US election voter turnout: how many people are expected to vote in 2020 compared to 2016 - and voting eligible population explained
Voter turnout is typically lower in the United States than in the UK
Americans are turning out in high numbers to vote in the 2020 US Election, with over 99 million citizens already casting their ballot ahead of election day.
The high uptake in early voting is partly due to a desire from voters to avoid crowded polling places on voting day, with the country still in the grips of the coronavirus pandemic.
But the signs are that the United States could be set for its highest turnout in over a century, with forecasts suggesting that well over 60% of the eligible voting population will cast their vote, eclipsing the total in 2016.
What is the US voting population?
While the US’ population is around 380 million people, not all of them are eligible to vote.
In the US, non-citizens, some people with felonies and people who are mentally incapacitated are barred from voting
You must be 18 or older on election day, and be registered to vote, in order to cast a vote in the presidential election.
While there is no exact figure for how many people are eligible to vote in the upcoming election, the number of people who are eligible has grown in recent years, peaking at 233.7million in 2018.
What was voter turnout in 2016?
In 2016, 138,847,000 votes were cast, representing some 60.1% of the voting eligible population, according to the United States Elections Project.
This was an increase on the voting turnout in 2012 when 58.6% of the VEP turned out, electing Barack Obama for the second time.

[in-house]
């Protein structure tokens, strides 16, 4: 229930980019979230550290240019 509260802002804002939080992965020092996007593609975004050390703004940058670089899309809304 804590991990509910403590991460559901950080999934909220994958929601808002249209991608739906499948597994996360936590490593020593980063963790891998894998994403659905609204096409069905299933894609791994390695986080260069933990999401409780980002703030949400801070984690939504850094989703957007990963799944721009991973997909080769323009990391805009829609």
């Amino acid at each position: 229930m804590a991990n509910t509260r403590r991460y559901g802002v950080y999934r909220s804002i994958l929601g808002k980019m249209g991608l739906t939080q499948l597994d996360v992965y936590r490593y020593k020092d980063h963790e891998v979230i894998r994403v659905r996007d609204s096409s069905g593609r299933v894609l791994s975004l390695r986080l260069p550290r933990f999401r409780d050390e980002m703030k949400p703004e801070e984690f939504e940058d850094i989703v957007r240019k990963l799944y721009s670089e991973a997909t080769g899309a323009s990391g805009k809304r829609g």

Four years earlier, turnout among the VEP eclipsed the two most recent elections with 61.65% of the VEP heading to the polls, electing Obama for his first term in office.
President Obama’s first victory saw the highest turnout among the VEP in the past 50 years.
Which states had the highest voter turnout in 2016?
In 2016, turnout was highest on a state level in Minnesota, where 74.8% of the VEP turned out to vote.
Maine (72.8%), New Hampshire (72.5%) and Colorado (72.1%) were second, third and fourth respectively.
Wisconsin, where Mr Trump claimed one of his most unlikely victories on election night in 2016, had a VEP turnout of 70.5%.
Hawaii recorded the lowest turnout with just 43% of the VEP turning out to vote, while West Virginia recorded just 50.8%.
Texas, known for historically low turnout, had a turnout of just 51.6%.
Trump secured key victories in Michigan and Florida which both saw turnouts of 65.7%, while Ohio, the site of another key Republican triumph, saw turnout of 64.2%.
What’s the expected turnout in 2020?
Early signs suggest that 2020 will see a higher turnout than last election, though this should be treated with caution due to the exceptional circumstances caused by the coronavirus pandemic.
According to the U.S. Elections Project at the University of Florida, over 99m Americans have already cast their vote, with turnout predicted to be the highest since the 1908 election.
Remarkably, the number of mail-in ballots cast in Hawaii has already exceeded its entire turnout in 2016.
Texas is also forecast to eclipse its 2016 turnout prior to election day, with 9.6m votes cast in the state as of October 31.
Data from the US Elections Project suggests that 150m Americans could cast their vote this year – 12m more than the vote in 2016.
Why are more people voting?
More than ever the electorate feel like the result of the election matters – a poll by Pew Research Center found that 83% of respondents believed that it “really matters who wins” the election, compared to 74% in 2016 and 63% in 2012.
This is at least partly to do with Mr Trump’s divisive nature, with his loyal base and his bitter rivals determined to emerge victorious this election day following a year dominated by the coronavirus pandemic and Black Lives Matter demonstrations.
How does US turnout compare to the UK?
Turnout at UK elections tends to be over 65%.
At the 2019 general election turnout was 67.3%, while in 2017 turnout was higher still at 68.8%.
In 2015 turnout was slightly lower, with 66.4% of eligible voters sending David Cameron into Number Ten Downing Street.